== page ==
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Category marketing:


“It Has to Be about What You Stand For, and Who You Are”

posted December 23, 2010

Posted by Erin Brown in authors books marketing publishing social media

Jane Friedman (of the blog There Are No Rules) had a much-tweeted-about post last week titled “When (or Why) Social Media Fails to Sell Books.” Ironically, I clicked the link in the same spirit as the naysayers Friedman so often contends with—those who are hungry for some confirmation that this Facebook/Twitter stuff is just an unfortunate fad (like the infernal skinny jeans: surely this will pass in another season or two). But, of course, Friedman is not heralding the coming end of social media. Rather, she is pointing out the flawed logic in expecting social media to justify itself with direct sales figures or in rejecting social media after you tweet out a few links to reviews of your book . . . and the big sales bump doesn’t come.

Friedman’s not the first person to remind us that self-promotion—or “building a platform”—in the digital age is a nuanced and long-term project, a leap-of-faith investment, whose dividends are hard to quantify. But she hits the nail on the head nonetheless. Be creative, she is is saying. Participate. Bring something of immediate value to the table, and (this is critical) be willing to give it away.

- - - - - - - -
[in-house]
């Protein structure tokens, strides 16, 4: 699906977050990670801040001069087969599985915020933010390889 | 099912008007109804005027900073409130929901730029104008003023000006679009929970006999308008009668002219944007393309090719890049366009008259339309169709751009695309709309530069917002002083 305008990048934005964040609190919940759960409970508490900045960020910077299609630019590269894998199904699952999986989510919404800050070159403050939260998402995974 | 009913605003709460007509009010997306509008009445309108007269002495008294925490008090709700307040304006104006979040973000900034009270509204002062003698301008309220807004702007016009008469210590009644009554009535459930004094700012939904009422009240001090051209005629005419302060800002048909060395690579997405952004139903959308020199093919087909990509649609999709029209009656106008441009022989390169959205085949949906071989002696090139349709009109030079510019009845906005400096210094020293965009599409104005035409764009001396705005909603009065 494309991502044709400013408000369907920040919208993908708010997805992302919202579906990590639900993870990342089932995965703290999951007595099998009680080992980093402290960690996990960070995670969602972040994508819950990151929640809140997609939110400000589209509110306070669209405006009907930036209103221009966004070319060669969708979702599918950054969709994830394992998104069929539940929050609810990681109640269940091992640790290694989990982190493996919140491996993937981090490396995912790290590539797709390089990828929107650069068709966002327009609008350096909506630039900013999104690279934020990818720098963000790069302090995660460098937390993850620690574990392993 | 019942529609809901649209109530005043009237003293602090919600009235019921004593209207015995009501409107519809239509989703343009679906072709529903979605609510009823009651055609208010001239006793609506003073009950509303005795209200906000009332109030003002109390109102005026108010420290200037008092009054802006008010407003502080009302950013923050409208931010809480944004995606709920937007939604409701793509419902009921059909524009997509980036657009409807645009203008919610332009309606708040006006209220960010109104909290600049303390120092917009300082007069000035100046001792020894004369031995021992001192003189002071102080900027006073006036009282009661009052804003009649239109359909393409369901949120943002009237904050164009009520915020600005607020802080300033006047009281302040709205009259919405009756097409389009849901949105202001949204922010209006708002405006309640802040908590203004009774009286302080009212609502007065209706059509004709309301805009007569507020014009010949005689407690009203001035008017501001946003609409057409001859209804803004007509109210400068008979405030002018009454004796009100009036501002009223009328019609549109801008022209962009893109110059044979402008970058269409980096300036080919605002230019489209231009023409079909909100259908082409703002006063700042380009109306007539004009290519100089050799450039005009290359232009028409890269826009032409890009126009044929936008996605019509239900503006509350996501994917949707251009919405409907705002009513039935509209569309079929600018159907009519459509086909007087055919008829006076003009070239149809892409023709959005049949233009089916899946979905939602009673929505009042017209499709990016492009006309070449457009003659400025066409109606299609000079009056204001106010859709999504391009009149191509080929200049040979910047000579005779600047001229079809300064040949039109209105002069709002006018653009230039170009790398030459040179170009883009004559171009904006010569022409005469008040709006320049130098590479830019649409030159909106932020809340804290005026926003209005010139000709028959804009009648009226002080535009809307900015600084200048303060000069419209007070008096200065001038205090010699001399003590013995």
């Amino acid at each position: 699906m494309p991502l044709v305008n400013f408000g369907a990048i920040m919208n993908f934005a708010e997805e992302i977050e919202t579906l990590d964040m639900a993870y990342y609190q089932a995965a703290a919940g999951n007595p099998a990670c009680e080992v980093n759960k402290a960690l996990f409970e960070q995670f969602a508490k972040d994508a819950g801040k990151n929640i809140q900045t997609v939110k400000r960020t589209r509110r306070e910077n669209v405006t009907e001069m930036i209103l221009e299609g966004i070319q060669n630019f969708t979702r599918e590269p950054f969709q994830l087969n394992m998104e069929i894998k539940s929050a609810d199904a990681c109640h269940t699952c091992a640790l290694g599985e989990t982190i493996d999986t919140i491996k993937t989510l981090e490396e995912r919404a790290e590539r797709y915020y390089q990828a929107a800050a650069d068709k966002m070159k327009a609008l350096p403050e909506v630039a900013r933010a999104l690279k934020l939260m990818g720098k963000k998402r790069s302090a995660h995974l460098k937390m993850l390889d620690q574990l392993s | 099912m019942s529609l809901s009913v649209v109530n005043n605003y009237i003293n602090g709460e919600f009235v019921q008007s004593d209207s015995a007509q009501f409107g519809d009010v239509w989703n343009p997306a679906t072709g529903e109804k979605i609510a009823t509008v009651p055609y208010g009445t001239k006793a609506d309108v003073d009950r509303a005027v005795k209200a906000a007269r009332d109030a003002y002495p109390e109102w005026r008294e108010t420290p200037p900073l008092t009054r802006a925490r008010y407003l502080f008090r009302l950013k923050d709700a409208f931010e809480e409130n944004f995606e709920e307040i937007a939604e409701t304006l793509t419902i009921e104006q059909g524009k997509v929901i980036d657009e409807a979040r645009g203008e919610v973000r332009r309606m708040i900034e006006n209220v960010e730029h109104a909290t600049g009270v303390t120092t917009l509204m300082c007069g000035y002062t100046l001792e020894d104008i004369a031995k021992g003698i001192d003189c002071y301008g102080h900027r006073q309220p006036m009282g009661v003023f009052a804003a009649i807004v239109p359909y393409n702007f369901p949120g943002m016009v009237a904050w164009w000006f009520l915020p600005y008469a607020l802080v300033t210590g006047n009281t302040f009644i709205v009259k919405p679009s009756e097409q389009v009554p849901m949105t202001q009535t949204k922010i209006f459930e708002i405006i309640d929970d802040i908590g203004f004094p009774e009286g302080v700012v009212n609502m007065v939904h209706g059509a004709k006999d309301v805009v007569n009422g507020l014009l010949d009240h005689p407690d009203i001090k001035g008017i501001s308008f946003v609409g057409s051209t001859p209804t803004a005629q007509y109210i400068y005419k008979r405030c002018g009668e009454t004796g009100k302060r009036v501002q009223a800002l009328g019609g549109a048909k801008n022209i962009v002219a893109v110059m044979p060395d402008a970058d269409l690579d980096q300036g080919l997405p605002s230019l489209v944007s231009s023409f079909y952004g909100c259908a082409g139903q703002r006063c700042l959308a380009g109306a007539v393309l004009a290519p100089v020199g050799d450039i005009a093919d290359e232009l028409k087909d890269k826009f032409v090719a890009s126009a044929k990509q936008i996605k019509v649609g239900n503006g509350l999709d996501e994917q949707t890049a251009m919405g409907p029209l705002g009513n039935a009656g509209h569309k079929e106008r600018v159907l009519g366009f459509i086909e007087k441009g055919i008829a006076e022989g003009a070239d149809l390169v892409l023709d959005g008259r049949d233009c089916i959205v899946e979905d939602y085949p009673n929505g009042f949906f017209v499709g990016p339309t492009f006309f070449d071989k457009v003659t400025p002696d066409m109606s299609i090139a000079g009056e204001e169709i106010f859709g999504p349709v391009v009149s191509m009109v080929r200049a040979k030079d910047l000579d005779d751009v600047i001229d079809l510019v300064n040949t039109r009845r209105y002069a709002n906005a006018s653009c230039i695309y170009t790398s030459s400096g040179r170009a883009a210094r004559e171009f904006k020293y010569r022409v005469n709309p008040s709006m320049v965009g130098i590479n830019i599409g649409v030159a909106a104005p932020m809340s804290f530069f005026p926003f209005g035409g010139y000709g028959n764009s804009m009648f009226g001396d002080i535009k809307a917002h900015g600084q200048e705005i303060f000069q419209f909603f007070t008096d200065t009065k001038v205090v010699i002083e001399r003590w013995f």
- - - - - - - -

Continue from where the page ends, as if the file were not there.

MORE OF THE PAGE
Most importantly, it has to be about more than selling books—or whatever your goal might be. It has to be about what you stand for, and who you are.

Self-promotion, with integrity. Is that it? Coincidentally, this is the title of a great piece in Publishing Perspectives about Stephen Elliot and the interesting and innovative ways he has generated a following, both as founding editor of the online magazine The Rumpus and as author of The Adderall Diaries. With his house-to-house reading tour, his weekly personal e-mail to 5,000 subscribers, a self-designed iPad app for his book, and other outside-the-box initiatives, Elliot seems to exemplify much of what Friedman is talking about.

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Epic Coffee Battle

posted October 13, 2010

Posted by Mariko Fujinaka in digital media marketing

So what does this video have to do with publishing or virtual offices? Well, nothing, really, unless you consider what a staple coffee is in the publishing industry as well as offices (I know, it’s a stretch, but I am taking it). In addition, it’s hard to think about the pleasures of reading or writing without also considering coffee.

I think you can also draw a parallel between the coffee industry and the book publishing/book selling industry. There are the giants, and then there are the small, fiercely independent outfits. To say that coffee is important here in Portland, Oregon, would be a gross understatement. There are dozens of microroasters and nanoroasters with their single-origin, medium-roast coffees. Sometimes, as with small publishing houses and booksellers, it can start to feel a bit . . . precious. That is why I appreciated this Coffee Wars video. I love coffee, and I love books, but I also think it’s important to maintain a sense of humor and not take things so seriously.